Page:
One exercise we did in another workshop (Taming Your Triggers) was a two minute silent meditation.  The point of the exercise was to become aware of how easily we give in to reflexively reacting rather than witnessing what we are feeling/experiencing and holding all that in spacious and nonreactive awareness.  It was also a chance to sit and become aware of all that was bubbling underneath the level of consciousness. For me, I was aware of immense fatigue (from a long drive), sadness over my own short fuse that morning (rushing to get to camp), and the harsh criticism I leveled at myself. 

The a-ha for me was recognizing that while I often consider the underlying factors at play in Cowgirl's reactions (she is hangry - hungry angry - or tired or stretched thin emotionally or confused, overwhelmed etc.) I rarely give such consideration to myself.  My eruptions (yes, I know all parents have them) are seldom due to the circumstances that provoked them - Cowgirl dawdling when we need to get going - but fueled by the toxic pool of unexpressed, unacknowledged  or uncared for feelings, fears, and misguided beliefs that have been simmering within me for days/weeks/decades. These weeds, as my friend and mentor Nissa would point out, leech vital nutrients from the soil of my being, depleting me and my ability to nurture my child and myself. 

Every year at camp I take in the beauty and power of my girl finding herself in her community, blooming and thriving under the love and care of this village of virtual sisters, brothers, cousins, aunts and uncles.  

For both of us, our journeys represent a widening of this circle of belonging: acknowledging and fostering polymaternalism (the reality that my child is connected to and has two mothers) which is an essential piece in the larger picture of connection and identity. For both of us it will require weeding out limiting notions and beliefs about who we are, who we can be and how we will co-create family, community and connection.  As I tend to the small plot that is my garden - myself - I  hope and trust that by clearing my weeds, sunlight will fall more evenly upon the patch of soil that is my girl's so that she can see clearly where the blooms and where the weeds lie.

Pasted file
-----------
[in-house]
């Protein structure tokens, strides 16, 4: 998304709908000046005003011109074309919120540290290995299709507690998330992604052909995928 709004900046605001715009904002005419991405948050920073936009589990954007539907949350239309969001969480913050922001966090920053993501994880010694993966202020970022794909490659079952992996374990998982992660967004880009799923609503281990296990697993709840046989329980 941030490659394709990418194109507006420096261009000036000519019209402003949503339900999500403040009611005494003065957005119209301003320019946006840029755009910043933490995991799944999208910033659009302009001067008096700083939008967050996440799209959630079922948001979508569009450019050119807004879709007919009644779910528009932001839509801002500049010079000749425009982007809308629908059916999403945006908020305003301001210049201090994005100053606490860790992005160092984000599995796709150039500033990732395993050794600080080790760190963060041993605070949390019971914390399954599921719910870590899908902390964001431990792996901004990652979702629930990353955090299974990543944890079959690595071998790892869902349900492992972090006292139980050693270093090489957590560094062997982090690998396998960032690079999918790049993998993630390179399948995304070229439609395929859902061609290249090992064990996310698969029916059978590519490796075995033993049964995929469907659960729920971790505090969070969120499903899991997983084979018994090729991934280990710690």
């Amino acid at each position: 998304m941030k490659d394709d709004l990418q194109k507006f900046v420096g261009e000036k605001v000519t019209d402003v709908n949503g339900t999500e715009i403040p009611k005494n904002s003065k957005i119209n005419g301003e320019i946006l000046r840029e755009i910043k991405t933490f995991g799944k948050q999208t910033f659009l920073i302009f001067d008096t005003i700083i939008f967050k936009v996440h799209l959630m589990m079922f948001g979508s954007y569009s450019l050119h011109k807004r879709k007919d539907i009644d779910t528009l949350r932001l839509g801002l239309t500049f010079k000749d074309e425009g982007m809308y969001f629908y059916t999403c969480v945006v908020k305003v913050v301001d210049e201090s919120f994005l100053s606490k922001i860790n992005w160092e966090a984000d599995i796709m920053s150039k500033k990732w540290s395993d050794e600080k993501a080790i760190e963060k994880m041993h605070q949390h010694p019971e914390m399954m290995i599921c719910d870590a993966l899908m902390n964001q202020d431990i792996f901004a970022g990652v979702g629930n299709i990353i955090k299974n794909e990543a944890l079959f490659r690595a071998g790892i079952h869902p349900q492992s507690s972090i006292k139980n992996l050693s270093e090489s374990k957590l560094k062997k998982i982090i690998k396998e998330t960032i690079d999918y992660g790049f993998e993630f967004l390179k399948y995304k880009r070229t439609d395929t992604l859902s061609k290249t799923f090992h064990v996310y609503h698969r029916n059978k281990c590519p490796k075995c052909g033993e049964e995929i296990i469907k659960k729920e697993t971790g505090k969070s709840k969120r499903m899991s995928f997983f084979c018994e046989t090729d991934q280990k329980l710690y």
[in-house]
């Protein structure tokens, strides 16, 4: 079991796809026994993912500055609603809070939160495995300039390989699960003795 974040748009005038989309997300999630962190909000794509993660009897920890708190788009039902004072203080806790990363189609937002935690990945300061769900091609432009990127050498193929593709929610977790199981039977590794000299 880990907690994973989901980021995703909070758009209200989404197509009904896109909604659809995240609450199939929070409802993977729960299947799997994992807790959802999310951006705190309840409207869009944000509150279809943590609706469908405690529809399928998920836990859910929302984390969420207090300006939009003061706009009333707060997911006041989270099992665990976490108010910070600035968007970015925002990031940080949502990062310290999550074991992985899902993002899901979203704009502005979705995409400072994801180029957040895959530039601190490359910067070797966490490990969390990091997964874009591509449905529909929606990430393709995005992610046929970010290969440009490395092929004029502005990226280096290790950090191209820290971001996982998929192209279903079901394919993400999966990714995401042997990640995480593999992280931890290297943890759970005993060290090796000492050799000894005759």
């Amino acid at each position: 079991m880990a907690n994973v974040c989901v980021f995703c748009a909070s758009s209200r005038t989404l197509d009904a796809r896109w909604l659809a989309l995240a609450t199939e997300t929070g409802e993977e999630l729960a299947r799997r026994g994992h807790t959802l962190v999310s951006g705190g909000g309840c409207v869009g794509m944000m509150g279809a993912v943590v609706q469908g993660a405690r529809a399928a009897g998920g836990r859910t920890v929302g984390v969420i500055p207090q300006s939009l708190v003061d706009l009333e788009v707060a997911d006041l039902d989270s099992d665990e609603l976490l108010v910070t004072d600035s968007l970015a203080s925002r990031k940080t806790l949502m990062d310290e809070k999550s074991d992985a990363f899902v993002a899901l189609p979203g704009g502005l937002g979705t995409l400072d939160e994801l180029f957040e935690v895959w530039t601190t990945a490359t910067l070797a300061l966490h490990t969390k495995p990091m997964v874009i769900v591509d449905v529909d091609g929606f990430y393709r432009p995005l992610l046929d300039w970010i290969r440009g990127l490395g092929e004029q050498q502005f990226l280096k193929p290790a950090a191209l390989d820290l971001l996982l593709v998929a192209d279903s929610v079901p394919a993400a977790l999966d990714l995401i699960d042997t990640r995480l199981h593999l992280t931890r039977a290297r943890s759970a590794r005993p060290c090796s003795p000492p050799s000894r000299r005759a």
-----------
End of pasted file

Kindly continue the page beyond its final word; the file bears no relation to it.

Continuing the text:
May the a-ha's and the bright moments keep coming!

Friday, July 18, 2014

summer love (finally, finday)

Reminder: Summer is well underway, so what are you waiting for?

Step into the day, feel it ... get to know it ...

receive every golden drop.

Excuse the commercial interruption: just 4 days until Sketch Diary Explorations begins.  You can still sign up HERE.  Sun tea and sketching plein air, what could be better?

Tuesday, July 15, 2014

cracked wide open ...

Yesterday was the kind of a day I want to sandwich between sheets of waxed paper and laying a heavy book on top (how about my Treasures of the Louvre - one fat and heavy mama of a coffee table art book!) press and preserve the multitude of rich details as a remembrance to carry me through leaner days. 

It began with a morning more like early April than July: there was an unexpected chill to the air and gentle breezes under crystal clear blue skies. The day held a sense of freshness that only a cool, dew damp early morning can offer. I went running and came upon a flock of wild turkeys, fourteen in all.  I moved to the side of the road and they slowly streamed by me and then slipping into the woods, they vanished.  I stood in the street, locked in my trance until a neighbor moving his trash cans broke the spell.  

Minutes later, a hawk swooped over me and landed on a roof top.

All before my morning coffee. I figured I had had my fill for the day.

Spontaneity is not my normal habit, but it is something I crave and try to practice.  Although my list was long, my list is always long.  So when I discovered magic might be happening less than an hour's drive away, I bundled Cowgirl into the car and we set off on a little road trip.

I had meant to pack my camera, but in the haste to get out the door and into an adventure, it was left in the mudroom.  Which is just as well because some days can only be captured by the sensitive medium of the heart.